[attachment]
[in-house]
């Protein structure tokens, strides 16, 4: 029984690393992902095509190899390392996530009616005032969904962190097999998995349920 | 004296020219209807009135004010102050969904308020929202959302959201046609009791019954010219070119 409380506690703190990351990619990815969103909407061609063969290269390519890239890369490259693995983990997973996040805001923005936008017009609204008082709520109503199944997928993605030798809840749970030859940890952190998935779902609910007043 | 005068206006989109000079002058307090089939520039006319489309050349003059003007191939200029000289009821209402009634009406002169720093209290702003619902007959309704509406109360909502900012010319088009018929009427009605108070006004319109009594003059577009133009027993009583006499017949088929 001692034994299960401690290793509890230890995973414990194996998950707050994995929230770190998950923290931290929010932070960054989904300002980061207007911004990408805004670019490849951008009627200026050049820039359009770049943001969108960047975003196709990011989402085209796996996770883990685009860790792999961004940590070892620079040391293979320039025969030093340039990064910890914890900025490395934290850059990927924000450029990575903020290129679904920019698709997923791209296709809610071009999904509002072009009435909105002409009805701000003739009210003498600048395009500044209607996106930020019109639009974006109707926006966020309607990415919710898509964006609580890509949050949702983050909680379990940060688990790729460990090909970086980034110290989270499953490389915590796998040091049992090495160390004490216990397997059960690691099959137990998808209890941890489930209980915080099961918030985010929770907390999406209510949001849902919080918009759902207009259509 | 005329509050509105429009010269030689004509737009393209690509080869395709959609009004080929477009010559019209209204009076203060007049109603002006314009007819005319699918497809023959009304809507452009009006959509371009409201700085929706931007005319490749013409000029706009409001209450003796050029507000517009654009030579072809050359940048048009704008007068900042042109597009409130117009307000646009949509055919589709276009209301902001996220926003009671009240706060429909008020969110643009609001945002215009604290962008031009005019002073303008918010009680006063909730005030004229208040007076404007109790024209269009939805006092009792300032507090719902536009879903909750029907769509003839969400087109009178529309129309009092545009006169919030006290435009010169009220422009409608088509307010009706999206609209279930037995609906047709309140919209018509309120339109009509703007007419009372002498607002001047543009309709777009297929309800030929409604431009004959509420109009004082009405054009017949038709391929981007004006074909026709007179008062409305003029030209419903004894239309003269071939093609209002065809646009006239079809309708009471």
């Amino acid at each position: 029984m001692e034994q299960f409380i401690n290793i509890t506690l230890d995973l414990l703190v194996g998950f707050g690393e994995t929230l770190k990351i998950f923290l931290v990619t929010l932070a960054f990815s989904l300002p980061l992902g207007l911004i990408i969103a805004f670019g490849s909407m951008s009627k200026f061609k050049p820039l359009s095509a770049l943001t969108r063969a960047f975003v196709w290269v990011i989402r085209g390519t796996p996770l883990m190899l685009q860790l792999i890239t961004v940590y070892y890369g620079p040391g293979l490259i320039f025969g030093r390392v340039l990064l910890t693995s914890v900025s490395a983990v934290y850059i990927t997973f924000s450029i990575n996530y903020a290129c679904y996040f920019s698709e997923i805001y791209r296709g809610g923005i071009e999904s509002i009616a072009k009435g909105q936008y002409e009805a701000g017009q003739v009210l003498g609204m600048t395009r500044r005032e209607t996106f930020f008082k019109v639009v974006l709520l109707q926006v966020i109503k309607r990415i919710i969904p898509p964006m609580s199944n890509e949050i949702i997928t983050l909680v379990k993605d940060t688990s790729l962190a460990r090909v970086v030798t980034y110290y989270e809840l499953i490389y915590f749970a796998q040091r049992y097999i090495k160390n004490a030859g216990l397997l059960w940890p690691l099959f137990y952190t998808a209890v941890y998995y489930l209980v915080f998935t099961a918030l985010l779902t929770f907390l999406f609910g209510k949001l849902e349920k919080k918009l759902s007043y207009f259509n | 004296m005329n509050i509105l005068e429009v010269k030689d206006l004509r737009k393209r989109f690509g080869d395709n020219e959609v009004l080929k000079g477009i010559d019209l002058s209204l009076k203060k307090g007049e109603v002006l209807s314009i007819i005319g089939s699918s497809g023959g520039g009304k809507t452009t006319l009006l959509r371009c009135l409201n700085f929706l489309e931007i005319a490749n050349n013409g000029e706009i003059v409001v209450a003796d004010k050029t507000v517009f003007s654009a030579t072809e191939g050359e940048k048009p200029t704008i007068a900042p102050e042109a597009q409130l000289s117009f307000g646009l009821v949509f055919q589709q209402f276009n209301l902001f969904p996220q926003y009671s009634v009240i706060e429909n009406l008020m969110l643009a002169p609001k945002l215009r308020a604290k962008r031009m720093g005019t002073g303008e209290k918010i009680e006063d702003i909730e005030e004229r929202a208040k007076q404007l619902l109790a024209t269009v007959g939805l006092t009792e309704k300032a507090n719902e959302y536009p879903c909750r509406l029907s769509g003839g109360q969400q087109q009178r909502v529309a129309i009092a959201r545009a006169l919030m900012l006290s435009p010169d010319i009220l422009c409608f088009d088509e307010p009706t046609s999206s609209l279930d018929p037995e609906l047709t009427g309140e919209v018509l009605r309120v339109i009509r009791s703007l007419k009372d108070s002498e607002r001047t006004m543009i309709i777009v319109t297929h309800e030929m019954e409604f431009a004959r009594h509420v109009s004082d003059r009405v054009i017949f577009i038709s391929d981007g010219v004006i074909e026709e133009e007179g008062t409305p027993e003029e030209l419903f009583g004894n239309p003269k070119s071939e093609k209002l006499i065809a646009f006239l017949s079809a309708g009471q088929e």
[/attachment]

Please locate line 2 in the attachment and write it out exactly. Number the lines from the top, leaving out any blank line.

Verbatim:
């Protein structure tokens, strides 16, 4: 029984690393992902095509190899390392996530009616005032969904962190097999998995349920 | 004296020219209807009135004010102050969904308020929202959302959201046609009791019954010219070119 409380506690703190990351990619990815969103909407061609063969290269390519890239890369490259693995983990997973996040805001923005936008017009609204008082709520109503199944997928993605030798809840749970030859940890952190998935779902609910007043 | 005068206006989109000079002058307090089939520039006319489309050349003059003007191939200029000289009821209402009634009406002169720093209290702003619902007959309704509406109360909502900012010319088009018929009427009605108070006004319109009594003059577009133009027993009583006499017949088929 001692034994299960401690290793509890230890995973414990194996998950707050994995929230770190998950923290931290929010932070960054989904300002980061207007911004990408805004670019490849951008009627200026050049820039359009770049943001969108960047975003196709990011989402085209796996996770883990685009860790792999961004940590070892620079040391293979320039025969030093340039990064910890914890900025490395934290850059990927924000450029990575903020290129679904920019698709997923791209296709809610071009999904509002072009009435909105002409009805701000003739009210003498600048395009500044209607996106930020019109639009974006109707926006966020309607990415919710898509964006609580890509949050949702983050909680379990940060688990790729460990090909970086980034110290989270499953490389915590796998040091049992090495160390004490216990397997059960690691099959137990998808209890941890489930209980915080099961918030985010929770907390999406209510949001849902919080918009759902207009259509 | 005329509050509105429009010269030689004509737009393209690509080869395709959609009004080929477009010559019209209204009076203060007049109603002006314009007819005319699918497809023959009304809507452009009006959509371009409201700085929706931007005319490749013409000029706009409001209450003796050029507000517009654009030579072809050359940048048009704008007068900042042109597009409130117009307000646009949509055919589709276009209301902001996220926003009671009240706060429909008020969110643009609001945002215009604290962008031009005019002073303008918010009680006063909730005030004229208040007076404007109790024209269009939805006092009792300032507090719902536009879903909750029907769509003839969400087109009178529309129309009092545009006169919030006290435009010169009220422009409608088509307010009706999206609209279930037995609906047709309140919209018509309120339109009509703007007419009372002498607002001047543009309709777009297929309800030929409604431009004959509420109009004082009405054009017949038709391929981007004006074909026709007179008062409305003029030209419903004894239309003269071939093609209002065809646009006239079809309708009471």